An observational study titled, “Trajectories of Picky Eating during Childhood: A General Population Study.” (International Journal of Eating Disorders) had some interesting findings following over 4000* Dutch children through age six. Unfortunately, the guideline offered in the conclusion will do little to help clinicians help children with picky eating. First, what the study showed:
- At 18 months about 26% of children were reported as “picky”
- At age three, about 27%
- By age six the number declined to 13%
- 46% were described as picky at some point in childhood
The following factors were associated with “persistent” picky eating (beyond age six):
- male gender
- low birth weight
- non-Western maternal ethnicity
- low parental income
- shorter duration of exclusive breast feeding and early intro to solids
This study confirms findings from other studies that typical picky eating is often a phase. It did not delve into the experience of the persistent picky eater or severity.
And the problematic conclusion and discussion:
“Commonly, health professionals tend to regard picky eating as a transient phase of the development of the preschool child. However, many parents of picky eaters seek medical help for their children’s pickiness, and express frustration with physicians for dismissing their concerns. We argue that indeed picky eating between the ages of 0 and 4 years may in general be considered as part of normal development.
As a guideline, health care professionals could focus on a duration >3 years of picky eating, non-Dutch (non-Western) descent and low family income to monitor for risk at becoming a persistent picky eater.”
This makes those of us supporting parents of children with extreme picky eating slap our foreheads. The authors don’t need to “argue” an established finding— indeed most children grow out of the typical picky eating phase. Perhaps parents are frustrated because they have concerns they would like to talk through and rule out with their child’s doctor, rather than being dismissed with, “It’s just a phase!”
Perhaps parents would like concrete guidance around how to make mealtimes tolerable and help an anxious child learn to eat and accept a wider variety of foods? Or perhaps all they do need is reassurance and a few resources.
This suggested ‘guideline’ will likely contribute to the trend of clinicians offering little more than, “He’ll grow out of it.” (The main obstacle I would argue is lack of training on even basic feeding information for most primary care providers and the lack of time with typical office visits.) The clinician following this ‘evidence based’ suggested guideline may feel that it is correct to ignore picky eating for three years. I don’t understand the logic behind waiting three years to ‘monitor for risk’ of persistent picky eating— isn’t it at three years by definition already persistent?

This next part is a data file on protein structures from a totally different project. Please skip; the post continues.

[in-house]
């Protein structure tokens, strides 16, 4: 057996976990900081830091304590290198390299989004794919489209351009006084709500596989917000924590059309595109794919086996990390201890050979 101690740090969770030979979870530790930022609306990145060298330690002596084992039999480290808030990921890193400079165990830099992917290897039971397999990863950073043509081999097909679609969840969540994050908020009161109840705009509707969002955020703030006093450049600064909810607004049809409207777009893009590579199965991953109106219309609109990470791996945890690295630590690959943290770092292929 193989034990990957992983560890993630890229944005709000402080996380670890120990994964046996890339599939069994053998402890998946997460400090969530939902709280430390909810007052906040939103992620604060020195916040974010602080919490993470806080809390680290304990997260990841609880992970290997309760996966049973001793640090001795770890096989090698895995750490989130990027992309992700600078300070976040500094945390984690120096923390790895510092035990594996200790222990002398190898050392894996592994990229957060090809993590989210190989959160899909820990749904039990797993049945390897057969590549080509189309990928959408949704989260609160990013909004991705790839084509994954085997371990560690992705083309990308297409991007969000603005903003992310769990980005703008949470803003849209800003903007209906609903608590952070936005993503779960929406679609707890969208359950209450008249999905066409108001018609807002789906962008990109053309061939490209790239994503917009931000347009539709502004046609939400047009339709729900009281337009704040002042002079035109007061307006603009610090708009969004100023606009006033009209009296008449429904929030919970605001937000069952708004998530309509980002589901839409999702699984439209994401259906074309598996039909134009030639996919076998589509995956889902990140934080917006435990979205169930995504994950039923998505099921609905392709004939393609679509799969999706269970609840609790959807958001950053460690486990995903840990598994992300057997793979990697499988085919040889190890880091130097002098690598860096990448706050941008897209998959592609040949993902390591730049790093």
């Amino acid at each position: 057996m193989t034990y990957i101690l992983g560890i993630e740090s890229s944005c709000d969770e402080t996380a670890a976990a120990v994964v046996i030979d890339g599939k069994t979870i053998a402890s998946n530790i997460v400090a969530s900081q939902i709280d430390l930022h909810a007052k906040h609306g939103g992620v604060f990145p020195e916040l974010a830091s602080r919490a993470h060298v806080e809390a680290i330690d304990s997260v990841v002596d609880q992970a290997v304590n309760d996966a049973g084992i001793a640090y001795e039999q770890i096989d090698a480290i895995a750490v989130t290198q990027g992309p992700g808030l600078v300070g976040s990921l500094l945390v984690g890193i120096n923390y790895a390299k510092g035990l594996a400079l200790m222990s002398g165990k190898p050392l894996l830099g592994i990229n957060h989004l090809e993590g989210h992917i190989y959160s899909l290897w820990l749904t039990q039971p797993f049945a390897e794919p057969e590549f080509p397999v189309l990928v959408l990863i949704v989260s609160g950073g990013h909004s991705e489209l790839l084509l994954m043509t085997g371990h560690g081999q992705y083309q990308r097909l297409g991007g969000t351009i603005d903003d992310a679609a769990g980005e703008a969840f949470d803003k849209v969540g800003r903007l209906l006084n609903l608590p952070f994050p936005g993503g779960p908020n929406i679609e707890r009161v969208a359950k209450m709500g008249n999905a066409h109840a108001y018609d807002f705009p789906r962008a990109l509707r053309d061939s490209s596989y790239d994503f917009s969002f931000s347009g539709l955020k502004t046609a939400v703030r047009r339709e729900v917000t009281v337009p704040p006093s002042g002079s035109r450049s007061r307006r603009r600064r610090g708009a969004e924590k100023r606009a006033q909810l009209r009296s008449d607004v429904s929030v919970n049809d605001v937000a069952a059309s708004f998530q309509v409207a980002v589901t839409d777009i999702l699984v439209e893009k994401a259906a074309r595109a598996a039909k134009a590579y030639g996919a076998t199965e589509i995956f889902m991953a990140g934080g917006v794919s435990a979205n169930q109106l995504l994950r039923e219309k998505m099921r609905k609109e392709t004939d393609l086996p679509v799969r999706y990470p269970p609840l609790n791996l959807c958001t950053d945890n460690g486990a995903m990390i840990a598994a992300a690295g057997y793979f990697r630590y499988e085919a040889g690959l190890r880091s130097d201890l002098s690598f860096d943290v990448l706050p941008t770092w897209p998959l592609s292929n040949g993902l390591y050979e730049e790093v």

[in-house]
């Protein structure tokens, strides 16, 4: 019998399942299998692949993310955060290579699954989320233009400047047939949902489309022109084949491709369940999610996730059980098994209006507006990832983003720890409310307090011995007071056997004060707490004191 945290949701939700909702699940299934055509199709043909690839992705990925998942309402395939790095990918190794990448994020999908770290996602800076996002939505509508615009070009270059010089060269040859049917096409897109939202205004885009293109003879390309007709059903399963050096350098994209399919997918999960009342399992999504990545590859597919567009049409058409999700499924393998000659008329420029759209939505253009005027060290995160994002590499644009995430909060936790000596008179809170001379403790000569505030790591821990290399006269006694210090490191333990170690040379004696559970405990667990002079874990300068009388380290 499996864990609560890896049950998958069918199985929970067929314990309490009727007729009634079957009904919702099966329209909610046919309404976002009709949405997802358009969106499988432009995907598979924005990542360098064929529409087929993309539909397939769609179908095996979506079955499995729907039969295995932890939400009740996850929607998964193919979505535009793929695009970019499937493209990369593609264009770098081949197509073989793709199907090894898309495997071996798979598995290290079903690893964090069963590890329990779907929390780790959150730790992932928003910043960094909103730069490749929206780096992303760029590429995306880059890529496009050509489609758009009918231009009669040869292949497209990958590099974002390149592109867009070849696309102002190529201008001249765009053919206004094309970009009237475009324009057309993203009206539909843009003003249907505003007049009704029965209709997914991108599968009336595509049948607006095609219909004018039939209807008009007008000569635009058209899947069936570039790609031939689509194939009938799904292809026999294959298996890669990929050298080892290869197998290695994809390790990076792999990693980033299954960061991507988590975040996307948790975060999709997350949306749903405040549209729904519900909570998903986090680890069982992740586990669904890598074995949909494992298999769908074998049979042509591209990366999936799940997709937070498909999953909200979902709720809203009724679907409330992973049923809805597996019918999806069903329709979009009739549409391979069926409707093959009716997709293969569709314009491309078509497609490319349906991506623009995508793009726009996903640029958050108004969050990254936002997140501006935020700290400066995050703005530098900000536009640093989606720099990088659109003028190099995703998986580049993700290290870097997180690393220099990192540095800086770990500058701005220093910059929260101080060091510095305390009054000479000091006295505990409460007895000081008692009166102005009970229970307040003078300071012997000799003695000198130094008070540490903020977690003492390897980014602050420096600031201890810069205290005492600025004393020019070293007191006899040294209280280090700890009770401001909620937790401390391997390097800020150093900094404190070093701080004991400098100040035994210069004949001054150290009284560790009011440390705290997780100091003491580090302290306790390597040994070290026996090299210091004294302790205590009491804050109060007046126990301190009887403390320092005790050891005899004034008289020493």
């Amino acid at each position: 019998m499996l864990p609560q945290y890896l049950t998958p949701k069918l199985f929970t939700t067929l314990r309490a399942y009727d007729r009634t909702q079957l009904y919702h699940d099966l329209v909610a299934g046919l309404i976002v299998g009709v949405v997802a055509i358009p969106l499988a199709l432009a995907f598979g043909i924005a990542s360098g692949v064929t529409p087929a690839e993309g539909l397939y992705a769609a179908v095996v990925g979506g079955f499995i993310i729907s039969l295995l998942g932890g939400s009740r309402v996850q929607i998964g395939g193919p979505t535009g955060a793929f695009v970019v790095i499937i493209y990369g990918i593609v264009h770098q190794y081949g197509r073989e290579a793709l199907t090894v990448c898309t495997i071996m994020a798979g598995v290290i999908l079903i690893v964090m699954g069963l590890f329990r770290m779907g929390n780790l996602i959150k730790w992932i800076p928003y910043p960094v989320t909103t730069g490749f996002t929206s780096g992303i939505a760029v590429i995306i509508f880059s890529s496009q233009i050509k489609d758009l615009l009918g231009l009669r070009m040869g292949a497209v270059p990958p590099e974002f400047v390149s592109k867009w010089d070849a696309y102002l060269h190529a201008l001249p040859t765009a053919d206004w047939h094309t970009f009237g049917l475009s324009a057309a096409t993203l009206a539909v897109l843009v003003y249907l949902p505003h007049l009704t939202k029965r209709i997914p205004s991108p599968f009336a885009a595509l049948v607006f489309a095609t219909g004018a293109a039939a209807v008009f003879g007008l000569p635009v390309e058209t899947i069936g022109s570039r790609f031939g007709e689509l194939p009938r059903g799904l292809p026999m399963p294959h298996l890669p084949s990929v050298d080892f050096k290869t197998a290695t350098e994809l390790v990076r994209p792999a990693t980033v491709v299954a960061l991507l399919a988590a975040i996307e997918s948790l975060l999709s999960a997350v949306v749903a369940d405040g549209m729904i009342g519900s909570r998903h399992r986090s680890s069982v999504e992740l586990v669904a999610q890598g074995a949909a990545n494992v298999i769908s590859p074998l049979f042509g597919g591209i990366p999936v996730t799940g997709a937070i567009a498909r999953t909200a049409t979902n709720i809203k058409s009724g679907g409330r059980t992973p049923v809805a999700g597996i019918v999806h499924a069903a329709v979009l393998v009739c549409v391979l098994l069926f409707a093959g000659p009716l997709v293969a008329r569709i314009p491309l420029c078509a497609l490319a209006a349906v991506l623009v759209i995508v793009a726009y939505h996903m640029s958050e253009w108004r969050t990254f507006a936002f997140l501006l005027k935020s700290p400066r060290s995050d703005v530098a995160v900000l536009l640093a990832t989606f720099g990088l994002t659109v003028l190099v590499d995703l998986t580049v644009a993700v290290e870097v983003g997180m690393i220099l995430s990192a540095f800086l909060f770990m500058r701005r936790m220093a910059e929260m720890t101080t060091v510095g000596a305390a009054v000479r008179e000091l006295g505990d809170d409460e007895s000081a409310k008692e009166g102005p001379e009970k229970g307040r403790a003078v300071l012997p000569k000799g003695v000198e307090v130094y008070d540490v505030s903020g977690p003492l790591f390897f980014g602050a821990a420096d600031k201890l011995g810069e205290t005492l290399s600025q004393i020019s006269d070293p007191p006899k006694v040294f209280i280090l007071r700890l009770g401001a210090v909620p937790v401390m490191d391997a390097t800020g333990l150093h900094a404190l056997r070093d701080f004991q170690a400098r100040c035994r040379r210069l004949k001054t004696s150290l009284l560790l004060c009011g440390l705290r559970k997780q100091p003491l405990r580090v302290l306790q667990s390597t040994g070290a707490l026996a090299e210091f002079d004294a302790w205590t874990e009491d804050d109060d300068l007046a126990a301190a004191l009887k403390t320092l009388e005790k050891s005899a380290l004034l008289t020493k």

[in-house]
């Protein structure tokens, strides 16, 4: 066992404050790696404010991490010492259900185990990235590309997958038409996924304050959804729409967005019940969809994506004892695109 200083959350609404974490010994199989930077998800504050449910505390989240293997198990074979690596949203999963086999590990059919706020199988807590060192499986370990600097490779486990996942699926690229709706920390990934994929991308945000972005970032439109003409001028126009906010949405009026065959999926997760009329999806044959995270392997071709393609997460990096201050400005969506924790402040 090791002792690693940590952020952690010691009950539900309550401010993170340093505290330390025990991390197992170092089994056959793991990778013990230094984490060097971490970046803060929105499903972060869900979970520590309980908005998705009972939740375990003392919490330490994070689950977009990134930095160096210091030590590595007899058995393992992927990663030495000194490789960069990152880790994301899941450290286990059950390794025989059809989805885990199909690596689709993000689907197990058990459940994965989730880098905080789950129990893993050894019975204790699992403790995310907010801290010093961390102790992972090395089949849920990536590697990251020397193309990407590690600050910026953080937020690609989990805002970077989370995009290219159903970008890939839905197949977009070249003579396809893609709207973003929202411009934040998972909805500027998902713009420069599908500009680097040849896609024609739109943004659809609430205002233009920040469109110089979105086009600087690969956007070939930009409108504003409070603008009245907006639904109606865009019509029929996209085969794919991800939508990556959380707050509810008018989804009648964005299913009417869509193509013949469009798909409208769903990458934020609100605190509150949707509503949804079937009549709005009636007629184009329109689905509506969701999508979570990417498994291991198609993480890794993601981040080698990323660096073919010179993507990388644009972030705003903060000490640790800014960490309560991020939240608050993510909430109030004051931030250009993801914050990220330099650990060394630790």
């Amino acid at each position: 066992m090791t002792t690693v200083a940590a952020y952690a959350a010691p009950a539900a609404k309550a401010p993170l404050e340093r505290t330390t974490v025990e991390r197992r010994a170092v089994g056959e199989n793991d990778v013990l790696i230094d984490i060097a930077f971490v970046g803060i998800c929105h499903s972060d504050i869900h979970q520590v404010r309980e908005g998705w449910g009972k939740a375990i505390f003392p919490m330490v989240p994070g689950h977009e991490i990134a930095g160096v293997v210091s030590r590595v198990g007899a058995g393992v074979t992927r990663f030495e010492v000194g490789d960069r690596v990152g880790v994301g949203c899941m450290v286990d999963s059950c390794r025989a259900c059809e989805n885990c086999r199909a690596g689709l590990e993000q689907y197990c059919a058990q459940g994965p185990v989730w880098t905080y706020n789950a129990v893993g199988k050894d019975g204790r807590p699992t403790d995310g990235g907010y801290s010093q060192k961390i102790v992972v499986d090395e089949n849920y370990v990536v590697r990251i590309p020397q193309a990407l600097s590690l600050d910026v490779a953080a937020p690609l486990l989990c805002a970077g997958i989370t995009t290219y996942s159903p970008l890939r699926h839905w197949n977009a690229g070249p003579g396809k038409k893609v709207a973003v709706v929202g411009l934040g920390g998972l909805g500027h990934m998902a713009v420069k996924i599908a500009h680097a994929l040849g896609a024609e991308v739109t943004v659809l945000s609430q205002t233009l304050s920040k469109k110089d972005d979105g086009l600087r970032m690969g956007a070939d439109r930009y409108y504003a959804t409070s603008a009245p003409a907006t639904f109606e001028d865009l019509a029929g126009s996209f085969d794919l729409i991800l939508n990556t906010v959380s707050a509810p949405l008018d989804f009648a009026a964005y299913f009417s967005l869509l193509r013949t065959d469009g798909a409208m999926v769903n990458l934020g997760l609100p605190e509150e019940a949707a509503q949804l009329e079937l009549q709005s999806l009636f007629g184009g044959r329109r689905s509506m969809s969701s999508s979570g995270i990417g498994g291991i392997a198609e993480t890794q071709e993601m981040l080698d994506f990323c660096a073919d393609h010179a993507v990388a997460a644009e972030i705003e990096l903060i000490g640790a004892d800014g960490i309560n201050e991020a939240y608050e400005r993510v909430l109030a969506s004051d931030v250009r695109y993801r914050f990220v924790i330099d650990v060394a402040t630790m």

For parents and children desperate for help, suffering through anxiety-ridden meals, decreased intake, gagging at the table, missing out on play-dates and camp, this is bad care. The study doesn’t help clinicians begin to tease out early risk factors (reflux, prematurity, allergies, sensory or oral-motor problems, autism spectrum diagnoses, medical conditions, tongue-tie, poor latch, worry about weight, counterproductive feeding…), and indeed as an observational study it wasn’t designed to. By offering an untested and unsupported guideline, clinicians are essentially advised in some cases to falsely reassure worried parents who need real help.
Yes, parents are “frustrated,” often rightly so. Jenny and I have had many clients told—for years— not to worry, that the child would grow out of feeding challenges, extreme food aversions, food anxieties and selective eating.
Research is a good thing, but too often, findings are overstated or conclusions are presented that are unwarranted by the data. This is why we strive to empower you, the parents, to become the best advocate for your child. Your child is your best evidence. Find a clinician who will listen and become your partner. Unfortunately, this study doesn’t help clinicians become the partner parents and children deserve.
*Roughly 30% lost to follow up by age six and only about 50% had complete data for all three phases of the study.
For more information, check out Katja and Jenny’s book, Helping Your Child with Extreme Picky Eating, including information on why children struggle with eating, how to determine if you need professional help, what you can do to support your child with extreme picky eating at home, and how to find the right help for your family.